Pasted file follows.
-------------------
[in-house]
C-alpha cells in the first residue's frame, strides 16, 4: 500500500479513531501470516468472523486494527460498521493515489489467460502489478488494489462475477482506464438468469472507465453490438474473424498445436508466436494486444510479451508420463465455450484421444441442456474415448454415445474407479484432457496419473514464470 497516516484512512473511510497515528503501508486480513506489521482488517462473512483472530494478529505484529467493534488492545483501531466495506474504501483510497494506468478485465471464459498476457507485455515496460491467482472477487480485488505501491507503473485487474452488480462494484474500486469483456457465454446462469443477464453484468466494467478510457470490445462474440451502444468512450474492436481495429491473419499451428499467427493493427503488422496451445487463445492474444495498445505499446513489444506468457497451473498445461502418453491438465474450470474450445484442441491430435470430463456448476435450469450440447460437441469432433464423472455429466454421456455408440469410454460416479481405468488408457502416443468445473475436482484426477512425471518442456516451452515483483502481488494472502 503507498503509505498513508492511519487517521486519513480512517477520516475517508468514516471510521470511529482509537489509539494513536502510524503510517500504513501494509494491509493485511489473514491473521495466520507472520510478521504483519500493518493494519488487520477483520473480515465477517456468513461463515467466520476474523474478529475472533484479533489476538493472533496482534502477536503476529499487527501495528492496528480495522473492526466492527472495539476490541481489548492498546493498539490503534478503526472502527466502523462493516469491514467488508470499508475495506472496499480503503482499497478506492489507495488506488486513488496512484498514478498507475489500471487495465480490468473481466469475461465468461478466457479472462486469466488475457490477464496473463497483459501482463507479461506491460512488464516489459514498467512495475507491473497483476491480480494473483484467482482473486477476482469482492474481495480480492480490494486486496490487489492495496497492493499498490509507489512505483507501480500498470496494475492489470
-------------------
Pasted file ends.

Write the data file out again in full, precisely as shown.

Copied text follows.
[in-house]
C-alpha cells in the first residue's frame, strides 16, 4: 500500500479513531501470516468472523486494527460498521493515489489467460502489478488494489462475477482506464438468469472507465453490438474473424498445436508466436494486444510479451508420463465455450484421444441442456474415448454415445474407479484432457496419473514464470 497516516484512512473511510497515528503501508486480513506489521482488517462473512483472530494478529505484529467493534488492545483501531466495506474504501483510497494506468478485465471464459498476457507485455515496460491467482472477487480485488505501491507503473485487474452488480462494484474500486469483456457465454446462469443477464453484468466494467478510457470490445462474440451502444468512450474492436481495429491473419499451428499467427493493427503488422496451445487463445492474444495498445505499446513489444506468457497451473498445461502418453491438465474450470474450445484442441491430435470430463456448476435450469450440447460437441469432433464423472455429466454421456455408440469410454460416479481405468488408457502416443468445473475436482484426477512425471518442456516451452515483483502481488494472502 503507498503509505498513508492511519487517521486519513480512517477520516475517508468514516471510521470511529482509537489509539494513536502510524503510517500504513501494509494491509493485511489473514491473521495466520507472520510478521504483519500493518493494519488487520477483520473480515465477517456468513461463515467466520476474523474478529475472533484479533489476538493472533496482534502477536503476529499487527501495528492496528480495522473492526466492527472495539476490541481489548492498546493498539490503534478503526472502527466502523462493516469491514467488508470499508475495506472496499480503503482499497478506492489507495488506488486513488496512484498514478498507475489500471487495465480490468473481466469475461465468461478466457479472462486469466488475457490477464496473463497483459501482463507479461506491460512488464516489459514498467512495475507491473497483476491480480494473483484467482482473486477476482469482492474481495480480492480490494486486496490487489492495496497492493499498490509507489512505483507501480500498470496494475492489470